American Fliers Prepare To Suffer ‘Airmaggedon’ This Fourth of July

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Max Keating Contributor
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A miserable travel experience could be in store for many this holiday weekend as over 3.5 million people plan to fly domestically at a time when air travel infrastructure is already stretched beyond its limit.

The Fourth of July weekend is poised to be the second busiest for travel since 2000, Axios reported. The Federal Aviation Administration (FAA) and major airlines are working to prevent a repeat of what happened over Memorial Day weekend, where increased stress on understaffed air travel infrastructure resulted in the cancellation of 2,700 flights in a five-day span, according to CBS News, dubbing it an “airmageddon.”

Already this week Philadelphia International Airport has seen 180 delayed flights and 27 cancellations, while Richmond International Airport had 218 flights cancelled in June for a cancellation rate of 5%, reported Axios.

Airlines are predicting further “operational” challenges from the added stress, Axios reported. Many, like Delta, are issuing waivers for customers to change their flights on the busiest travel days of the weekend free of charge.

The FAA and the airline industry have each blamed the other for cancellations and delays that have increased throughout June, The Hill reported.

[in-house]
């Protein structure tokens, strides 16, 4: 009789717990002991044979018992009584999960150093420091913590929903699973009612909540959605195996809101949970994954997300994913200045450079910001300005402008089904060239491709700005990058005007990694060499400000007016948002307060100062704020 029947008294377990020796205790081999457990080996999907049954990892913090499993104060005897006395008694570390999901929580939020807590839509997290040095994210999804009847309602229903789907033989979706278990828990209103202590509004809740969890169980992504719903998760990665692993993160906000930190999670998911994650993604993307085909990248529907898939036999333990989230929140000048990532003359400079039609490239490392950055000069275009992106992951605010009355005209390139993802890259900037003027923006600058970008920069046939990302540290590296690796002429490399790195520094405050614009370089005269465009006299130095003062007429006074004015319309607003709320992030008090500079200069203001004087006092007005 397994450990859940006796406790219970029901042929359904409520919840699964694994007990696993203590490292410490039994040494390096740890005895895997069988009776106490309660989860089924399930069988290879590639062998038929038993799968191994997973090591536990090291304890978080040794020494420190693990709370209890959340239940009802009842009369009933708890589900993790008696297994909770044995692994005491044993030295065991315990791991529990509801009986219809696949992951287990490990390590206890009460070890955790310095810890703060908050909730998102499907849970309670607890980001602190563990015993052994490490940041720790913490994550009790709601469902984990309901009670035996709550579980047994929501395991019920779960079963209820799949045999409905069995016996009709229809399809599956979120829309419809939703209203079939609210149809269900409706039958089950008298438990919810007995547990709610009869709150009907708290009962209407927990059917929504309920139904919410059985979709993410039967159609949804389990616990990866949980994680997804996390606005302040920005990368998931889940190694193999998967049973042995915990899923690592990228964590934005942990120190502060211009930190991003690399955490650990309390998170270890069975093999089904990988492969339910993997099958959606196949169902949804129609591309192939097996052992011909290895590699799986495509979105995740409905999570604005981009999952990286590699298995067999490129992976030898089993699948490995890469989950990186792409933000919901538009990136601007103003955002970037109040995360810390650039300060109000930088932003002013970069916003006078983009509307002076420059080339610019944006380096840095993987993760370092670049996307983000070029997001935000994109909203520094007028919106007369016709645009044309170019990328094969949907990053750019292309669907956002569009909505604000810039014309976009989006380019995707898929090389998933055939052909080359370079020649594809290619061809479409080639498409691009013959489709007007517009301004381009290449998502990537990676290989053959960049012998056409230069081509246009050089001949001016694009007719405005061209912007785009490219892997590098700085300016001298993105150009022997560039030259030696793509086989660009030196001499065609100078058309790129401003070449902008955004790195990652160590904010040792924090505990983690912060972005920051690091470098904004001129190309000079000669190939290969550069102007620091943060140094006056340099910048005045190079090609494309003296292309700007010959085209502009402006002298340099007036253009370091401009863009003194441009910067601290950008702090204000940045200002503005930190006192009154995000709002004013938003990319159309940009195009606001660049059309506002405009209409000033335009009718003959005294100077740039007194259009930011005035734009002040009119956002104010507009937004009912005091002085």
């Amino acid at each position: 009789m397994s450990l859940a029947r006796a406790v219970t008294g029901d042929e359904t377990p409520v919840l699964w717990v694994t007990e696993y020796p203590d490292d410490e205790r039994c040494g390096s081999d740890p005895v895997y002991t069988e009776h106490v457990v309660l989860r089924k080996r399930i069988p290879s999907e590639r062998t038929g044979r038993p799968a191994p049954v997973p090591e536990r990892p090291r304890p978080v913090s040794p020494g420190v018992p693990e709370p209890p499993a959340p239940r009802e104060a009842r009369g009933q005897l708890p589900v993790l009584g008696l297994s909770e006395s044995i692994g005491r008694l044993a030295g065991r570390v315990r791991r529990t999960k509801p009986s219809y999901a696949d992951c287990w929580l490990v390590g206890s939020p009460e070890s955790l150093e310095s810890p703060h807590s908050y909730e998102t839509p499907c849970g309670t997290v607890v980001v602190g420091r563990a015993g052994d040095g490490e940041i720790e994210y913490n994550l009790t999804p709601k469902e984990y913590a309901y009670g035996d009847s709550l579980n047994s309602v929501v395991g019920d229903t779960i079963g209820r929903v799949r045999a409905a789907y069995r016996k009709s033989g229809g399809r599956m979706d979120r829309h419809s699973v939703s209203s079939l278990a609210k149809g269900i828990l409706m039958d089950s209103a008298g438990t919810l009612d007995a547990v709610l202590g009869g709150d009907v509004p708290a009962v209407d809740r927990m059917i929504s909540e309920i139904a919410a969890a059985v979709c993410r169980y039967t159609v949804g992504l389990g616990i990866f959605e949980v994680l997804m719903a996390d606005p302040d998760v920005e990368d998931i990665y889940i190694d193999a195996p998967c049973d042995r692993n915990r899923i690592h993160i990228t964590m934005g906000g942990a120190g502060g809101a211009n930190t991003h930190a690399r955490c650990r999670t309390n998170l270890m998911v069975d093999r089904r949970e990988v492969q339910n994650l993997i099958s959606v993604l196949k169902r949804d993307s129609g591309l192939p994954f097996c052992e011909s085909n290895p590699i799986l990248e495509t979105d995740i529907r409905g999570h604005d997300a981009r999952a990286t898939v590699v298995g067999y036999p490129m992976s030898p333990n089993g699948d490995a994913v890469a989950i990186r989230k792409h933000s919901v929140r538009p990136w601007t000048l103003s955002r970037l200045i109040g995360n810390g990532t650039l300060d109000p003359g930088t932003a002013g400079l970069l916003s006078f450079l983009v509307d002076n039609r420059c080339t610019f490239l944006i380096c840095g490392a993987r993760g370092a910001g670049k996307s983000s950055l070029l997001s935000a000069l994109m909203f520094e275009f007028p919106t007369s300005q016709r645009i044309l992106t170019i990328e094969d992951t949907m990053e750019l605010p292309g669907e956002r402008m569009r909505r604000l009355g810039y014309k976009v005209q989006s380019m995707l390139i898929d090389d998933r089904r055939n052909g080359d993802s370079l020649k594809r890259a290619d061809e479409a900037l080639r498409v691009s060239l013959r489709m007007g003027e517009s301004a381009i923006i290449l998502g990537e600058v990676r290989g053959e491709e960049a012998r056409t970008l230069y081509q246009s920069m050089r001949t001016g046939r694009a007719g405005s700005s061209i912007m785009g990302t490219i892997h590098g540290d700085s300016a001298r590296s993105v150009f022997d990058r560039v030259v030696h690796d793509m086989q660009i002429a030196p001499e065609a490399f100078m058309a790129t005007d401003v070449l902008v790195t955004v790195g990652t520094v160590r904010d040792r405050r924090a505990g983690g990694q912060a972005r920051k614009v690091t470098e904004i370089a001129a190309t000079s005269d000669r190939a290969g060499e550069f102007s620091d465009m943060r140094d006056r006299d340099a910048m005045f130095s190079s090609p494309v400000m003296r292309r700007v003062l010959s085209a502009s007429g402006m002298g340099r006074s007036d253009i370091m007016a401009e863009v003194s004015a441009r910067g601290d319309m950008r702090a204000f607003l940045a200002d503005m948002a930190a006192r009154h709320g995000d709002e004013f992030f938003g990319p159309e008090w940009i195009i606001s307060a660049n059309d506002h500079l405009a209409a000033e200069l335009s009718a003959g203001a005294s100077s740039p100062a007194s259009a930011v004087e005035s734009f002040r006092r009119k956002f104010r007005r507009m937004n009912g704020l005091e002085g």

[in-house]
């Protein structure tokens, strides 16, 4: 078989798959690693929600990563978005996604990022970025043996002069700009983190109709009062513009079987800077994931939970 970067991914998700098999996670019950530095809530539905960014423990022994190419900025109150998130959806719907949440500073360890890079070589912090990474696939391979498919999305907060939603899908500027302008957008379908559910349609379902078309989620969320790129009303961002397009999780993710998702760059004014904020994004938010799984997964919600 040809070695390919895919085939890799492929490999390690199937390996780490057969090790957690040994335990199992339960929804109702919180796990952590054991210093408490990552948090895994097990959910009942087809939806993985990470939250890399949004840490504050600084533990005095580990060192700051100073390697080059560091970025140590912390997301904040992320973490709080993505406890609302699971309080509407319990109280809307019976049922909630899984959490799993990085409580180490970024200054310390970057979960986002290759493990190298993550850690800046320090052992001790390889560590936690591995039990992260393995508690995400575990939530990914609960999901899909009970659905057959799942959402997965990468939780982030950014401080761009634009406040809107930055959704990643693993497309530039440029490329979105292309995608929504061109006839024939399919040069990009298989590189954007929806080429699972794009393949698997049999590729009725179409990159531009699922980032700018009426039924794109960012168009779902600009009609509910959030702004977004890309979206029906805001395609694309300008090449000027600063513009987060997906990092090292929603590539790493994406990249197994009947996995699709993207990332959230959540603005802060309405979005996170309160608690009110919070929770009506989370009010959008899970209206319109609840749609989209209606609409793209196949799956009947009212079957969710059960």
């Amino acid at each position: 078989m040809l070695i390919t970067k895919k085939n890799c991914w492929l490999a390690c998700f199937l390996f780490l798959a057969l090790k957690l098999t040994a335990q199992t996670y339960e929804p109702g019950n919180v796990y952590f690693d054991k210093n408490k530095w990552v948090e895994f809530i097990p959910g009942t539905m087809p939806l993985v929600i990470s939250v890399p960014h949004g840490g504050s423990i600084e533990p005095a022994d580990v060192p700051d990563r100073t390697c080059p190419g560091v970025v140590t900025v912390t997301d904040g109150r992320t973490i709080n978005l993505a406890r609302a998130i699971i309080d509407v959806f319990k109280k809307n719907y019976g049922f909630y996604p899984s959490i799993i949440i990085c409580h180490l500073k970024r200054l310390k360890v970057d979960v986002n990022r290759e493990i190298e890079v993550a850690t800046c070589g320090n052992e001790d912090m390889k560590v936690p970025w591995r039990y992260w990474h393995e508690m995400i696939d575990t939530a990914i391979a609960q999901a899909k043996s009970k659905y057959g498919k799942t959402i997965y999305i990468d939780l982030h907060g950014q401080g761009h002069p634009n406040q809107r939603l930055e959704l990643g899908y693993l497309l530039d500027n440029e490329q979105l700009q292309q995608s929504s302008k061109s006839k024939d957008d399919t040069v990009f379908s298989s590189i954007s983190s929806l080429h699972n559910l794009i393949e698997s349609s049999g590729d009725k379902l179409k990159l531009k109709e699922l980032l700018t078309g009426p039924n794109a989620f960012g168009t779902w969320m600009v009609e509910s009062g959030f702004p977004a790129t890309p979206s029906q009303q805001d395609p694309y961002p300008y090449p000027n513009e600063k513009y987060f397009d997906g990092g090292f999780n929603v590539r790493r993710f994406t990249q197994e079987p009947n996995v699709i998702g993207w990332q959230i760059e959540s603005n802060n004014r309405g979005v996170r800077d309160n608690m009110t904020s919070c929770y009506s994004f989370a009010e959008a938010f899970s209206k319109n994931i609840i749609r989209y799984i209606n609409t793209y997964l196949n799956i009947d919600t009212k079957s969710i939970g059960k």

In a letter sent to Department of Transportation Secretary Pete Buttigieg on June 24, president of trade group Airlines for America suggested that FAA understaffing at air traffic control towers have caused delays even in “blue sky conditions.” Industry leaders have specifically cited New York and Jacksonville as key bottlenecks, according to The Hill. (RELATED: Buttigieg Starts $1 Billion ‘First-Of-Its-Kind’ Anti-Racist Roads Project)

The FAA, consumer groups and the Biden administration have pointed out that as travel has rebounded after the pandemic, airlines themselves haven’t been able to expand operations to keep up with demand and are still understaffed in virtually all departments when compared to pre-pandemic levels, The Hill reported.

“People expect when they buy an airline ticket that they’ll get where they need to go safely, efficiently, reliably and affordably. After receiving $54 billion in pandemic relief to help save the airlines from mass layoffs and bankruptcy, the American people deserve to have their expectations met,” the FAA said in a statement shared with The Daily Caller News Foundation.

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